Throw-ins are the most frequent set piece in football. When talking about throw-ins as a set piece, often only long throw-ins in final third are recognised as a set piece. However, if you fail to throw the ball in before opposition players mark the teammates, it is going to be a set piece. First of all, most of all players come around the ball. Then, some players try to receive the ball by changing each position in a small area or the player having the ball throws it just forward. Additionally, it is difficult to control the ball in such a congested space, so the ball is often played long. Therefore, the throw-in can be a chaotic situation. When planning throw-ins, how to manage the huge space in the opposite side needs to be considered. Main solutions can be to place a fullback or winger there and shuffle across quicker than the opponent after the ball played to the opposite area.

Free Kick & Corner Kick

Free kicks and corner kicks have a similar feature so both of them are going to be discussed in this chapter. The common characteristic is defenders often position themselves in the box to be target players and some small attackers or midfielders excluded from the box. If the ball goes out of the pitch, there is no transition. However, if the ball is cleared by a defender or caught by a goal keeper, the transition occurs and which team secures the second ball decides attacking or defensive transition. If the attacking team regain the second ball, the defending team needs to reorganise the position to prepare for another cross. On the other hand, if the defending team win the second ball, the attacking team needs to manage the counterattack with a few players waiting on the halfway line. This can be a crucial moment for both team because failing to adapt the next phase of set pieces can lead to concede a goal. Therefore, not only main target players but also players outside of the box need to be considered to manage transition after free kicks or corner kicks.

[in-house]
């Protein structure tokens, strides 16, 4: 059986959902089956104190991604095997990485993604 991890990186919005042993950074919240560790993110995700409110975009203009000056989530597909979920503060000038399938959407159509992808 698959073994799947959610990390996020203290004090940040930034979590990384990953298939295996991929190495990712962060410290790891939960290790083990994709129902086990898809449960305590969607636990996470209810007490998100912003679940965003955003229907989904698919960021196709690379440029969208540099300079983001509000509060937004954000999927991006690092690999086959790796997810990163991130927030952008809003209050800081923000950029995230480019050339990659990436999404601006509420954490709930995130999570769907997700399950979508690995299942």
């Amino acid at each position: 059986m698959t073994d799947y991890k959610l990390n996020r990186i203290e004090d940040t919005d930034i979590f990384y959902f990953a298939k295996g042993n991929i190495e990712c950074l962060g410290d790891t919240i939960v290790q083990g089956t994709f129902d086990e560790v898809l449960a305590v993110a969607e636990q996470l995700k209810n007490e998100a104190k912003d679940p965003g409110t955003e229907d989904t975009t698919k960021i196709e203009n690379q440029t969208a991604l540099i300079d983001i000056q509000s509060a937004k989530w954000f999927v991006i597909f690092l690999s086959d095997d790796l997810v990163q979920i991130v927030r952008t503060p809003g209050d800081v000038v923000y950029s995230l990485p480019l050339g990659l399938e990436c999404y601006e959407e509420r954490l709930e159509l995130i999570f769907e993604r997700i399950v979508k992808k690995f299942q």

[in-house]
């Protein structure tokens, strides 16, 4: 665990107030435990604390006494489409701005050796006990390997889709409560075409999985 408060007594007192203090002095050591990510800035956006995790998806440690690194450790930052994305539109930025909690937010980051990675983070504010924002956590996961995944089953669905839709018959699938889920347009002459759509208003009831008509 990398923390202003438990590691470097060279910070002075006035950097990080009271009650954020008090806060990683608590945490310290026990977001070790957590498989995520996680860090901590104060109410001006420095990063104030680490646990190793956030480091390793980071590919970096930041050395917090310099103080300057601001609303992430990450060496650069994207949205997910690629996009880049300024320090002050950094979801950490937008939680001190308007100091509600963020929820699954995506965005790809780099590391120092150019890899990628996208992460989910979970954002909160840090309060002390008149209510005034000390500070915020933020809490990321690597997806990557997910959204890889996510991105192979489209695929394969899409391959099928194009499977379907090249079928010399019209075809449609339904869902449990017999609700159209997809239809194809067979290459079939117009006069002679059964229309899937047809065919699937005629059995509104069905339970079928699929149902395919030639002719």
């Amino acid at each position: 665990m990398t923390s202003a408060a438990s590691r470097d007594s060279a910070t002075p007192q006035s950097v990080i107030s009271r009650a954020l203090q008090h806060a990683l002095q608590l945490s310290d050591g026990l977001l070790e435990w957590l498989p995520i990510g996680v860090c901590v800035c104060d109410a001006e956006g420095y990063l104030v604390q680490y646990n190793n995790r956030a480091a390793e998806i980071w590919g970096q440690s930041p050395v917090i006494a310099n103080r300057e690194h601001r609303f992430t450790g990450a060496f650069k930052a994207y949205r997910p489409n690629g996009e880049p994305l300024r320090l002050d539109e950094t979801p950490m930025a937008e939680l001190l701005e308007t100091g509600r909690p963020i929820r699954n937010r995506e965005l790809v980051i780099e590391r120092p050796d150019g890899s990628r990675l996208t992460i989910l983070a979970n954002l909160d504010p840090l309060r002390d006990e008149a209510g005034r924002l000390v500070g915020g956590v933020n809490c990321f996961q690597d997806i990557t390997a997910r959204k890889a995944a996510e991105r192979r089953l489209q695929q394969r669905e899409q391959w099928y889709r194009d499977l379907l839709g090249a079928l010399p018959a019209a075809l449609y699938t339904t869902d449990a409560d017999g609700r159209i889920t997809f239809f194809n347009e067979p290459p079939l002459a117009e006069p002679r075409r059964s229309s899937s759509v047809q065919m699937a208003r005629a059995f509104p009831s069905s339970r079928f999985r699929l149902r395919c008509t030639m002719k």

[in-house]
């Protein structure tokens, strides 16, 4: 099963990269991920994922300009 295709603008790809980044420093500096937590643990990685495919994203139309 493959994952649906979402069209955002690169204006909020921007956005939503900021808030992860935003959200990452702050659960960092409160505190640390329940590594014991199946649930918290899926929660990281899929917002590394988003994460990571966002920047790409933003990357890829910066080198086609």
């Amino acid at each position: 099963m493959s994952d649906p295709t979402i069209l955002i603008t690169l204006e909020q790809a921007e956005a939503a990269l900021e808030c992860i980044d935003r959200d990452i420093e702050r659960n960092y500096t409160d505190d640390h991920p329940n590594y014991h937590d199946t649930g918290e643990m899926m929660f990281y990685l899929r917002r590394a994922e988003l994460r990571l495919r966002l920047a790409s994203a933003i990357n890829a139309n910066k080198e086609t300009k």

Goal Kick

Recently, field players can receive the ball inside of the box directly from a goal kick and it enables a lot of teams to play from the back more tactically. For example, if the attacking team can use the goal keeper as one of the field players, it is possible to have a numerical advantage. Additionally, by restarting a goal kick slowly to take time enough for both teams to organise the position, the ball can be played through the route which is planned based on the opposition pressing. This enables the attacking team to play from the back safely. Therefore, it is worth considering goal kicks as a set piece and it should be practiced well.


Kick-off is not a frequent set piece but can create a goal scoring opportunity. The reason is that the defending players need to face the opponents running towards them which makes it difficult to mark them. Additionally, it is also hard to maintain compactness because attackers want to press but defenders cannot push the line up due to manage opposition attackers sprinting forward. Therefore, the attacking team can break the opposition final line by keeping a few passes to deal with the opposition pressing and to take time for the attacker to arrive the space in behind and playing to the attacker running in behind the opposition final line. This is only one of the examples and it can be explored in the future.


In this article, the presence of set pieces in a game was analysed. The transition between set pieces and open play and different positioning are main things when considering about set pieces. Additionally, the characteristic of each set pieces was discussed and the detail of them will be analysed later. Thank you for reading.